As a three time cancer survivor who would have died under univeral care my fear is we will limit care in the idea of "fairness" and that scares me to death.

    Unless you have used a universal health (5.00 / 1) (#56)
    by suzieg on Sat Jan 31, 2009 at 05:18:18 AM EST
    insurance system, it's quite ignorant of you to come out with these "republican" and "anti universal health care" talking points!

    Half of my step family lives in Canada and I would say close to half of them have been struck by one cancer or another. As unbelievable as it might seem, 2 of my cousins have been diagnosed with nose cancer within 2 years of each other and it was taken care of as soon as diagnosed with no waiting whatsoever and also with no recurrences and no visible signs of where the cancer was removed which was extentive for both of them!

    I'm also a 2 time breast cancer survivor and I would not hesitate for an instant to have my cancer care in Canada!

    Your claims of medical innovations being restricted in those countries are unfounded! What do you base your assumption on that you would have died if you had been treated in Canada? It's been proven, over and over again that Canadians live longer than Americans so I doubt universal health care is a detriment to them.... Also the 6 months waiting claim is quite frankly getting tiresome. Yes, there is triage, therefore, the sickest get treated first as it should be!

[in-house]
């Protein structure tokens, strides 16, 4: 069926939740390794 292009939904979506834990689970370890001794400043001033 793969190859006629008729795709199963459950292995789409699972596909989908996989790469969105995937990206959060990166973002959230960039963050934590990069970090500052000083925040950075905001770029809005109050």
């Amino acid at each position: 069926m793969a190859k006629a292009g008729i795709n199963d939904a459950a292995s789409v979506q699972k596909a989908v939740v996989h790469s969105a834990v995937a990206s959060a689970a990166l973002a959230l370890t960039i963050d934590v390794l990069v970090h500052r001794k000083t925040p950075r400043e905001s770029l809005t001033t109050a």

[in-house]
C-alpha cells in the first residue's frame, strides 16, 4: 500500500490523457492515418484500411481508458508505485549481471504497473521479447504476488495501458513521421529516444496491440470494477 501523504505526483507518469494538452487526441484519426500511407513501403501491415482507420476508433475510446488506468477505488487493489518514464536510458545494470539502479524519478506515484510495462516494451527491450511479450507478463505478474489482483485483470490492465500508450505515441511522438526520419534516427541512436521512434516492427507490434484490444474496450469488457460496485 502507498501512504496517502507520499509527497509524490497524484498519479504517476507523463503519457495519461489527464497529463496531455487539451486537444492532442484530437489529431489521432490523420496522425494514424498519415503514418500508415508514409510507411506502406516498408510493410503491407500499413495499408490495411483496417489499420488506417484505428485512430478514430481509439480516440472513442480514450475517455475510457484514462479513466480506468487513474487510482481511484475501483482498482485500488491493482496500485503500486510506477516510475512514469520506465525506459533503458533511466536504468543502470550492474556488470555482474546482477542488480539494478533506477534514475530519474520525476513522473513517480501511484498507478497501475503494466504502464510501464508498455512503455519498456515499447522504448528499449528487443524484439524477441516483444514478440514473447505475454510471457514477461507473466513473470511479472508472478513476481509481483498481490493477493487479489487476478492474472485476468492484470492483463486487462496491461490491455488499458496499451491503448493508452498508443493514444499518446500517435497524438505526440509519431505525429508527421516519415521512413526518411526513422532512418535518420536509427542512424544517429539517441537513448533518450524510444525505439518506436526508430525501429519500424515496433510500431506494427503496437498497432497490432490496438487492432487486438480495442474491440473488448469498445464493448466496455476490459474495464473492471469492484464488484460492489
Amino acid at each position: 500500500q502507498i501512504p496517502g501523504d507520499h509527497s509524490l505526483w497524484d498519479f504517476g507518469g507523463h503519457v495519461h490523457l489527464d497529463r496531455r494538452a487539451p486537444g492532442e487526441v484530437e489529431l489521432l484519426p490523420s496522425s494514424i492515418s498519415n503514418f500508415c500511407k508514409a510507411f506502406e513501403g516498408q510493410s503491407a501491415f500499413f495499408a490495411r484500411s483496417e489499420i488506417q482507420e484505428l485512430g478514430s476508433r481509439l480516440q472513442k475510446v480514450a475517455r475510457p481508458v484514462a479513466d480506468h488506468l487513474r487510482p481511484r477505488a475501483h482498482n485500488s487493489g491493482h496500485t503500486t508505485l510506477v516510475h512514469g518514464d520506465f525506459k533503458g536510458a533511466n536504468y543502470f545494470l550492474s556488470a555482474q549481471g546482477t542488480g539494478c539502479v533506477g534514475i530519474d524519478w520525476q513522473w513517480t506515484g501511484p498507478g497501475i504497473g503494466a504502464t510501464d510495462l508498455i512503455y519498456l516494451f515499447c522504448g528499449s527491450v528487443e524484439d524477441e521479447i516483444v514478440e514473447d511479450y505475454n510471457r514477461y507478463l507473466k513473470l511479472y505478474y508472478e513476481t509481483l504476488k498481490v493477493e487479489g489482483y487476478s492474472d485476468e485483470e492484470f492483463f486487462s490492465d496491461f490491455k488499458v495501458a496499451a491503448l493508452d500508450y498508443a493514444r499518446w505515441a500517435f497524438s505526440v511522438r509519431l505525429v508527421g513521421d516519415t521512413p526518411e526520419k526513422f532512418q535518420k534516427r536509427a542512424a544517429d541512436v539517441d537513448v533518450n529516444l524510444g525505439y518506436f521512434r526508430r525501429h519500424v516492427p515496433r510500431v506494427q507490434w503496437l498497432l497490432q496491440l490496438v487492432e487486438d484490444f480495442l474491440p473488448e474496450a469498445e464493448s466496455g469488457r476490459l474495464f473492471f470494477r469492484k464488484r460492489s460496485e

My brother who lost 1/3 of his heart muscle gets excellent and prompt care/attention and let me tell you if it was not the case I would have heard about it because he doesn't suffer in silence!


    My brother in law (none / 0) (#25)
    by SOS on Fri Jan 30, 2009 at 04:07:57 PM EST
    left medicine because he was tired, angry and frustrated at being told how to practice medicine by a bunch of greedy, corrupt cigar chomping CEO's who admire Rush Limbaugh.

    I here ya (none / 0) (#30)
    by Slado on Fri Jan 30, 2009 at 04:29:05 PM EST
    Problem is would he have staid if a bunch of lazy, incompetent government employees where telling him the same thing?

    Pick your poison... (5.00 / 0) (#33)
    by kdog on Fri Jan 30, 2009 at 04:53:05 PM EST